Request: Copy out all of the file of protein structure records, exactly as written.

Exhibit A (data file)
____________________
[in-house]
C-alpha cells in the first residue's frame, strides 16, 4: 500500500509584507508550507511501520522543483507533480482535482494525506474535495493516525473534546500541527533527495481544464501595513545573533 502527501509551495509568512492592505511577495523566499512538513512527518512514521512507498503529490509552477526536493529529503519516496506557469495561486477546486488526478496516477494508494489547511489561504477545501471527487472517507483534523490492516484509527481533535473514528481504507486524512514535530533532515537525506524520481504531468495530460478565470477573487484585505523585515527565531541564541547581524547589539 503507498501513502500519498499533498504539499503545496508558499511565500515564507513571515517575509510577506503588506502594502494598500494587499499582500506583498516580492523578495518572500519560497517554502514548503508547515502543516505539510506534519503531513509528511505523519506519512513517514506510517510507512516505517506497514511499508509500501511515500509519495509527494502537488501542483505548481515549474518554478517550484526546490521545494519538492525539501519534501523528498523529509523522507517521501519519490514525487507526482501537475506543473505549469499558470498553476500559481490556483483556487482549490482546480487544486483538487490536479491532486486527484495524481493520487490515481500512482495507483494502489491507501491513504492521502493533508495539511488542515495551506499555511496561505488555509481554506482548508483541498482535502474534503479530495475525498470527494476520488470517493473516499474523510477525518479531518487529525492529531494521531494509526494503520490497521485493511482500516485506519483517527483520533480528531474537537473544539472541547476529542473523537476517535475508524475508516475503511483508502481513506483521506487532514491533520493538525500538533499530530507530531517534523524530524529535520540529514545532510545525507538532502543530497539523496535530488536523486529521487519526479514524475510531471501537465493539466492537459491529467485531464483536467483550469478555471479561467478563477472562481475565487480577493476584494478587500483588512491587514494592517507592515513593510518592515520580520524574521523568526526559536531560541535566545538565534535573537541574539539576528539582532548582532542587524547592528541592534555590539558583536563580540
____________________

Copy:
[in-house]
C-alpha cells in the first residue's frame, strides 16, 4: 500500500509584507508550507511501520522543483507533480482535482494525506474535495493516525473534546500541527533527495481544464501595513545573533 502527501509551495509568512492592505511577495523566499512538513512527518512514521512507498503529490509552477526536493529529503519516496506557469495561486477546486488526478496516477494508494489547511489561504477545501471527487472517507483534523490492516484509527481533535473514528481504507486524512514535530533532515537525506524520481504531468495530460478565470477573487484585505523585515527565531541564541547581524547589539 503507498501513502500519498499533498504539499503545496508558499511565500515564507513571515517575509510577506503588506502594502494598500494587499499582500506583498516580492523578495518572500519560497517554502514548503508547515502543516505539510506534519503531513509528511505523519506519512513517514506510517510507512516505517506497514511499508509500501511515500509519495509527494502537488501542483505548481515549474518554478517550484526546490521545494519538492525539501519534501523528498523529509523522507517521501519519490514525487507526482501537475506543473505549469499558470498553476500559481490556483483556487482549490482546480487544486483538487490536479491532486486527484495524481493520487490515481500512482495507483494502489491507501491513504492521502493533508495539511488542515495551506499555511496561505488555509481554506482548508483541498482535502474534503479530495475525498470527494476520488470517493473516499474523510477525518479531518487529525492529531494521531494509526494503520490497521485493511482500516485506519483517527483520533480528531474537537473544539472541547476529542473523537476517535475508524475508516475503511483508502481513506483521506487532514491533520493538525500538533499530530507530531517534523524530524529535520540529514545532510545525507538532502543530497539523496535530488536523486529521487519526479514524475510531471501537465493539466492537459491529467485531464483536467483550469478555471479561467478563477472562481475565487480577493476584494478587500483588512491587514494592517507592515513593510518592515520580520524574521523568526526559536531560541535566545538565534535573537541574539539576528539582532548582532542587524547592528541592534555590539558583536563580540